Rebbetzin Neitchu Landau, a”h


The passing of Rebbetzin Neitchu Landau, a”h, wife of Harav Naphtali Landau, z”l, the Chuster Dayan, was announced with great sorrow.

A picture of the noble eishes chayil of prewar Europe, Rebbetzin Landau, the product of a family of great Rabbanim, carried herself with an exceptionally aristocratic bearing. At the same time, her outgoing personality, humor and nonjudgmental nature made her a friend to people of all ages and types. She embodied the image of a loving and giving wife, mother, and grandmother, whose primary concern in life was to care for her beloved family.

Rebbetzin Landau was born in 1927 in Chust, Hungary. Her parents were Harav Yaakov “Yakel” and Sima Friedman, Hy”d.

Rav Yakel served as Chust’s Dayan, dealing with most of the prominent town’s halachic she’eilos. Accustomed to the stream of townspeople who sought her father’s psak, young Neitchu, known for her sharp mind, knew several preliminary questions to ask before allowing people to speak directly to her father.

In addition to the influence of her parents’ home, a bastion of Torah and hachnasas orchim, Rebbetzin Landau also merited to spend several summers with her grandfather, Harav Shlomo Lazer Weizel, z”l, the Rav of Tenneva, a known talmid chacham and baal mofes.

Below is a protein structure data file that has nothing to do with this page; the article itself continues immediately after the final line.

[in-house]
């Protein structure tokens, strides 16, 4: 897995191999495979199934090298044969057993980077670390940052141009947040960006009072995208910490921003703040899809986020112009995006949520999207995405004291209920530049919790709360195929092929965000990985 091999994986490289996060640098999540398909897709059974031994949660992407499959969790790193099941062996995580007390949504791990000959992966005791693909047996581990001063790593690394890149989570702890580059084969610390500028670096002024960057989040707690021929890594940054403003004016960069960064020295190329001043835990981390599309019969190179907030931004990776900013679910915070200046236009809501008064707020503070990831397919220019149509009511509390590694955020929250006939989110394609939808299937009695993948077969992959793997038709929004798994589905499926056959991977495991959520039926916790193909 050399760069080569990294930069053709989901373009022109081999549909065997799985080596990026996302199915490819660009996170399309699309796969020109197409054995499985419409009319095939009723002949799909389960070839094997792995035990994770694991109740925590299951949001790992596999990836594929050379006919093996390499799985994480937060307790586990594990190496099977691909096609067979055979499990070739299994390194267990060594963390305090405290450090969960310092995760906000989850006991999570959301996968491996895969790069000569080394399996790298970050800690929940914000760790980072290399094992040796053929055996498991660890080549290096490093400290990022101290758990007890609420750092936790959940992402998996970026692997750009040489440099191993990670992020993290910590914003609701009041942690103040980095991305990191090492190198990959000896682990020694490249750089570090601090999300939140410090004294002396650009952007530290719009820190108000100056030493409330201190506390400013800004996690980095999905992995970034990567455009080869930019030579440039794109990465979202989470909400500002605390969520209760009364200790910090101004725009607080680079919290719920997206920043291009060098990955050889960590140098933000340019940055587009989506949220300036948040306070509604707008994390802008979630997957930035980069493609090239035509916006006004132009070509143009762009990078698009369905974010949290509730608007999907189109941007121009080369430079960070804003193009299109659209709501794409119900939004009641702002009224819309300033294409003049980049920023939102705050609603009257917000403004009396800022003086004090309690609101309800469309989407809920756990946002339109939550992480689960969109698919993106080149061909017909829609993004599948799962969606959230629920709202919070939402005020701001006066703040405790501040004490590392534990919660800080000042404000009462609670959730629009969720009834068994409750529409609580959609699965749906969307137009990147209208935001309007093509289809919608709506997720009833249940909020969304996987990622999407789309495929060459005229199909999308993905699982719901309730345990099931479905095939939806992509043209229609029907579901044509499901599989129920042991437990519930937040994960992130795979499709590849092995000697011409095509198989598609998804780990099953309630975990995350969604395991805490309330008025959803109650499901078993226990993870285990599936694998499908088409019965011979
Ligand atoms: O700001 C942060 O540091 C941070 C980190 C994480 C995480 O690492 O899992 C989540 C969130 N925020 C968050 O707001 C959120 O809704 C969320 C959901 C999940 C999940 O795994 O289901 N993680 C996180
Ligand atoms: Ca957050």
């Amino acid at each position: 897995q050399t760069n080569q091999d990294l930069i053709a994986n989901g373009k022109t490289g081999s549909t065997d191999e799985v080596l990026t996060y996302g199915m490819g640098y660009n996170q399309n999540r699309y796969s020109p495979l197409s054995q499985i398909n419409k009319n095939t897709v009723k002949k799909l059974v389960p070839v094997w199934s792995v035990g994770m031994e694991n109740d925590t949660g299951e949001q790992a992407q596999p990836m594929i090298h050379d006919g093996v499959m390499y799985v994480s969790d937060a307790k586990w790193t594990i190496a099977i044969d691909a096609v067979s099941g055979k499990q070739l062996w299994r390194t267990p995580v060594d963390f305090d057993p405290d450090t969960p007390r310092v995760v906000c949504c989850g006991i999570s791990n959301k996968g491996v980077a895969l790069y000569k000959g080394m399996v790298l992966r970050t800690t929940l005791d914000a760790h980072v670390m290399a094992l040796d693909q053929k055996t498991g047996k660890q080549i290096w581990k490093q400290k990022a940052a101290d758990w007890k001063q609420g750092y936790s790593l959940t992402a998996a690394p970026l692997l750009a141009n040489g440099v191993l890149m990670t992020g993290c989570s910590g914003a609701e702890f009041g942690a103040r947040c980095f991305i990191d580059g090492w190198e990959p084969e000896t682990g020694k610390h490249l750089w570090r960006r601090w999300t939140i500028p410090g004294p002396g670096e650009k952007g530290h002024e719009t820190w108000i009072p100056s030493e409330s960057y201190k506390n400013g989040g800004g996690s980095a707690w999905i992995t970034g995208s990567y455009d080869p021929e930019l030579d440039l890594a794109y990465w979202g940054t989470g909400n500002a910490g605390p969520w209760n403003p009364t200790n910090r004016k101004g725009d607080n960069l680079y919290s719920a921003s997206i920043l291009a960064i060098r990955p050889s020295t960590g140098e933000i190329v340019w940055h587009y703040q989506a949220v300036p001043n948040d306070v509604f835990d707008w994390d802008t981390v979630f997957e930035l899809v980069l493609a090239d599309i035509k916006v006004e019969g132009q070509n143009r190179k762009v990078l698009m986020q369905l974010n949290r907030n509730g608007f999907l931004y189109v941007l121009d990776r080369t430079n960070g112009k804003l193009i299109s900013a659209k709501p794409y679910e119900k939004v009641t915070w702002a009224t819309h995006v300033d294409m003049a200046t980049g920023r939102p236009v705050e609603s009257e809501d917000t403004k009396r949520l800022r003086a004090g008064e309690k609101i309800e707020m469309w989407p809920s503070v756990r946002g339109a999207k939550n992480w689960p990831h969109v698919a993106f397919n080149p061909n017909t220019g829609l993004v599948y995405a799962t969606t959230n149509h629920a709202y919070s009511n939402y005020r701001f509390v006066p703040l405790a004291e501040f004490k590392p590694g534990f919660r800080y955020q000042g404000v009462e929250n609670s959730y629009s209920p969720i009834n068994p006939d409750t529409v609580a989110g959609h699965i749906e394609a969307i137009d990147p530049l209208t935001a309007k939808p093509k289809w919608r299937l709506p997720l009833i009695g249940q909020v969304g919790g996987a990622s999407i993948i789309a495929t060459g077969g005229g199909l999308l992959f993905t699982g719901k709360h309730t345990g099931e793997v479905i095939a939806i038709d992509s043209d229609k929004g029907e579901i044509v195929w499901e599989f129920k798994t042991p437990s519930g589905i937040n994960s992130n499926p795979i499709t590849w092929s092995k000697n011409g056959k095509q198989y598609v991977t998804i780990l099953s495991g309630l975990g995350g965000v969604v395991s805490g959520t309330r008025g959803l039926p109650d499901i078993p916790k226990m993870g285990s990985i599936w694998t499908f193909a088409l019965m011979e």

At the tender age of 17, Rebbetzin Landau was deported, together with her family, to Auschwitz. Miraculously saved from the selektzia at arrival, after a few months she was transferred to a labor camp where she worked in a munitions factory.

In 1945, she married Rav Naphtali in Grossvardein, Hungary. There, Rav Landau, who had also acted as a posek in Chust before the war, was heavily involved in helping to deal with issues of agunos and other halachic problems of the postwar era.

The couple immigrated to America in 1946, living in Williamsburg for many years before moving to Boro Park in the early 1960s. In a short while, Rav Landau became one of the major adjudicators of dinei Torah, serving on batei din together with many Gedolei Yisrael, including Harav Moshe Feinstein, zt”l, and Harav Yonasan Steif, zt”l. In their many years together, Rebbetzin Landau was the quintessential eishes chaver, doing whatever she could to assist and care for her husband.

Besides the tremendous efforts that Rebbetzin Landau put into her own household, she was constantly involved in chassadim of all sorts. Not only was she a reliable address for countless individuals in need, she had a founding role in Tomer Devorah of Boro Park, Bnos Tzion of Bobov, and Satmar’s Beis Rochel and worked tirelessly for several bikur cholim societies.

She is survived by her son, Harav Binyomin Landau, Tosher Dayan of Boro Park; and her daughters Rebbetzin Simi Katz, Rebbetzin Toba Frankel, Rebbetzin Esther Feiner, and Rebbetzin Rochel Issacson.

Yehi zichrah baruch.

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